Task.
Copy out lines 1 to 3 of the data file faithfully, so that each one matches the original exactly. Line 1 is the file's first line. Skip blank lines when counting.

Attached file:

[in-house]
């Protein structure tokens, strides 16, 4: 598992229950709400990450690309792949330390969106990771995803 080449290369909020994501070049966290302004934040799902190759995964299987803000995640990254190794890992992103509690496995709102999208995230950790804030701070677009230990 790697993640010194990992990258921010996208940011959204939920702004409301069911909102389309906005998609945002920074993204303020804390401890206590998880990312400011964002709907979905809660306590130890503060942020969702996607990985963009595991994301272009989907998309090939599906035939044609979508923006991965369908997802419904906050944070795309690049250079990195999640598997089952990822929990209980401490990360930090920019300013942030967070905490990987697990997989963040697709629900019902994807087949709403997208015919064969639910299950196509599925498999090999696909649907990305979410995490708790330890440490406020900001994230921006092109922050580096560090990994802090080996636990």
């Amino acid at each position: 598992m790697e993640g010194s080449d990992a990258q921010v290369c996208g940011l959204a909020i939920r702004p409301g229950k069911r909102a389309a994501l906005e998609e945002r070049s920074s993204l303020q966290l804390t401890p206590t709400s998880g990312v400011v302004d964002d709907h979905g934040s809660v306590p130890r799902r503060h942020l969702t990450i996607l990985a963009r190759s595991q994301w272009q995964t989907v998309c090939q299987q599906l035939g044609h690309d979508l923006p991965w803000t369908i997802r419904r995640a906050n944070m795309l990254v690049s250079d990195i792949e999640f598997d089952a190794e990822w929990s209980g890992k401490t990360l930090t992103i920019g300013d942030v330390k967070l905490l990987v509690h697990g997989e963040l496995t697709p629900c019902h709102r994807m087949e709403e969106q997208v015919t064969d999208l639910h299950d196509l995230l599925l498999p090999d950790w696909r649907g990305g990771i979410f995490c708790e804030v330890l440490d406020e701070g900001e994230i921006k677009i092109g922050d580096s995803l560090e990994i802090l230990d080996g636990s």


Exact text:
[in-house]
């Protein structure tokens, strides 16, 4: 598992229950709400990450690309792949330390969106990771995803 080449290369909020994501070049966290302004934040799902190759995964299987803000995640990254190794890992992103509690496995709102999208995230950790804030701070677009230990 790697993640010194990992990258921010996208940011959204939920702004409301069911909102389309906005998609945002920074993204303020804390401890206590998880990312400011964002709907979905809660306590130890503060942020969702996607990985963009595991994301272009989907998309090939599906035939044609979508923006991965369908997802419904906050944070795309690049250079990195999640598997089952990822929990209980401490990360930090920019300013942030967070905490990987697990997989963040697709629900019902994807087949709403997208015919064969639910299950196509599925498999090999696909649907990305979410995490708790330890440490406020900001994230921006092109922050580096560090990994802090080996636990």
């Amino acid at each position: 598992m790697e993640g010194s080449d990992a990258q921010v290369c996208g940011l959204a909020i939920r702004p409301g229950k069911r909102a389309a994501l906005e998609e945002r070049s920074s993204l303020q966290l804390t401890p206590t709400s998880g990312v400011v302004d964002d709907h979905g934040s809660v306590p130890r799902r503060h942020l969702t990450i996607l990985a963009r190759s595991q994301w272009q995964t989907v998309c090939q299987q599906l035939g044609h690309d979508l923006p991965w803000t369908i997802r419904r995640a906050n944070m795309l990254v690049s250079d990195i792949e999640f598997d089952a190794e990822w929990s209980g890992k401490t990360l930090t992103i920019g300013d942030v330390k967070l905490l990987v509690h697990g997989e963040l496995t697709p629900c019902h709102r994807m087949e709403e969106q997208v015919t064969d999208l639910h299950d196509l995230l599925l498999p090999d950790w696909r649907g990305g990771i979410f995490c708790e804030v330890l440490d406020e701070g900001e994230i921006k677009i092109g922050d580096s995803l560090e990994i802090l230990d080996g636990s």